The EMA under pressure
The EMA has received criticism from several MEPs for its perceived lack of action (9–11). In 2011, the EMA responded directly
to the media, arguing that the globalisation of clinical trials was presenting it with a huge regulatory challenge that it
was ill equipped to deal with. The EMA expressed the need for more resources and improved cooperation from the pharmaceutical
industry to respond to the matters raised in the European Parliament, pointing out that all clinical trials, regardless of
their nature, are required to meet internationally agreed ethical and data quality standards or their equivalent.
However, critics of the EMA are not satisfied. Wemos has argued that the regulatory agency is not being proactive and should
be closely questioning companies about their conduct before granting regulatory approval for products (10, 11). In March 2012,
MEPs on the Environment, Public Health and Food Safety Committee renewed demands for answers from the EMA regarding allegations
of informed consent, inadequate investigation of deaths, conflicts of interest and other breaches for several trials conducted
in India (11). The EMA acknowledged that there were still problems and promised to increase transparency to show how it was
trying to enforce standards, but Dr Fergus Sweeney, the EMA's head of inspections, appeared to reject the demands of certain
MEPs to refuse market authorisation for any ethical breaches (11).
Perhaps as a response to this criticism, the EMA has been keen to highlight the recent work it has been doing to ensure a
robust global framework for the conduct and oversight of clinical trials. In April this year, the EMA's Working Group on Clinical
Trials conducted outside of the EU and European Economic Area published a final reflection paper on the issue (13). The paper
entered into force on 1 May 2012, with the aim of making sure that all standards are formally enforced, regardless of where
in the world clinical trials are conducted.
One of the key steps that the EMA believes will enable it to enforce standards is better international cooperation. The agency
recommended that a common international approach to the oversight of clinical trials be adopted, particularly with respect
to countries where ethical and regulatory systems are not fully developed. A clear difficulty identified in the paper is for
countries where EU regulators have limited existing formal contacts or experience in the local conduct of clinical trials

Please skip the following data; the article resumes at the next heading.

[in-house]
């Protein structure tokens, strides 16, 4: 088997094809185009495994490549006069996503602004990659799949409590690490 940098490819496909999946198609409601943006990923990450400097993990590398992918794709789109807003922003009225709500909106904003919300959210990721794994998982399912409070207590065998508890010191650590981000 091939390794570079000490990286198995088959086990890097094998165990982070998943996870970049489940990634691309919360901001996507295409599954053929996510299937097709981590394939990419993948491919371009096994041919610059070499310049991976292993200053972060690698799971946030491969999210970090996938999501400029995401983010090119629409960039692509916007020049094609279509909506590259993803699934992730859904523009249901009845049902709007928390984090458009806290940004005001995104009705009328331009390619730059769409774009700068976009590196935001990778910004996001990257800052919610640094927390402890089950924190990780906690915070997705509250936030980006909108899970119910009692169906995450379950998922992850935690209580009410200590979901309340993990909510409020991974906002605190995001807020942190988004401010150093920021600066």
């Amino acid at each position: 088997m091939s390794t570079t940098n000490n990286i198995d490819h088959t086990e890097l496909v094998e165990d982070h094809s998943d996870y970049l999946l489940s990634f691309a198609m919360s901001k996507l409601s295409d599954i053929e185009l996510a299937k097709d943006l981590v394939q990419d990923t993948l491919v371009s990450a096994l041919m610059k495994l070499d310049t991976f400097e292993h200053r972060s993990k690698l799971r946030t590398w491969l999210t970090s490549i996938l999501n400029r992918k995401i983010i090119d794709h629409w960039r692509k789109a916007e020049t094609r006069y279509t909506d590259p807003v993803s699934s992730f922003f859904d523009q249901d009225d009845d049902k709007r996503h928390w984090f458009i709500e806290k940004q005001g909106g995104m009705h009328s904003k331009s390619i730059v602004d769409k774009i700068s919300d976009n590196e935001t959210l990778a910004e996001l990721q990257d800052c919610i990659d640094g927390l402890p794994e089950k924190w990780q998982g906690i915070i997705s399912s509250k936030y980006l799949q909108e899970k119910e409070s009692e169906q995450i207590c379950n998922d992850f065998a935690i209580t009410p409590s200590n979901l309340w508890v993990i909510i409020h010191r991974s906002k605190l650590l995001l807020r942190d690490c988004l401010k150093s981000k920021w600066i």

As a starting point to prioritise its international focus, the EMA has collected data on the numerical distribution of patients
participating in pivotal trials included in regulatory applications submitted to the Agency (10). In Africa, it identified
South Africa as the major contributing country, whereas in Asia it was India, the Philippines, Thailand and China. In Latin
America, a number of countries were highlighted including Brazil, Argentina, Mexico, Costa Rica and Peru. However, the EMA's
data can only account for centrally authorised products, and so it is continuing to collect information at a Member State
level and from international sources, such as the World Health Organisation (WHO) to create up a better picture of the situation.
From the available and emerging information, the EMA has proposed that high level "mapping" of information should be established
in cooperation with individual European regulatory authorities and other international organisations (10). The exercise will
effectively grade countries on the basis of the strengths and weaknesses of their regulatory systems, and whether the EMA
can offer any assistance in the field of clinical trial regulation.
There will also be discussion on opportunities for collaboration based on the needs identified in the countries included in
the priority list. The EMA already runs international collaborative projects in other areas, such as GMP inspections (14).
The success of these programme can serve as a suitable framework to build collaboration for the purposes of enforcing clinical
The EMA has also noted that there are existing collaborative programmes in other regulatory areas, which may feature aspects
of clinical trial regulation. Therefore, the agency is keen to look for synergies with other initiatives and to avoid the
duplication of effort. However, the EMA has acknowledged that the results of some of the initiatives that have been conducted
to date have not always been well documented, so there may be gaps in knowledge to overcome if its proposed international
work is to complement existing programmes (13). There are also some basic, practical issues that the EMA must deal with such
as developing a contact list of representatives of the foreign organisations it wants to deal with and determining appropriate
For the EMA to become a stronger force for the enforcement of clinical trial regulations, it will also need greater resources
and training. The final reflection paper mentions that training will involve courses, workshops and support for the preparation
of guidelines and SOPs (10). However, it is not clear where the EMA will be getting additional resources from to cope with
the growth of its activities or how they will be financed.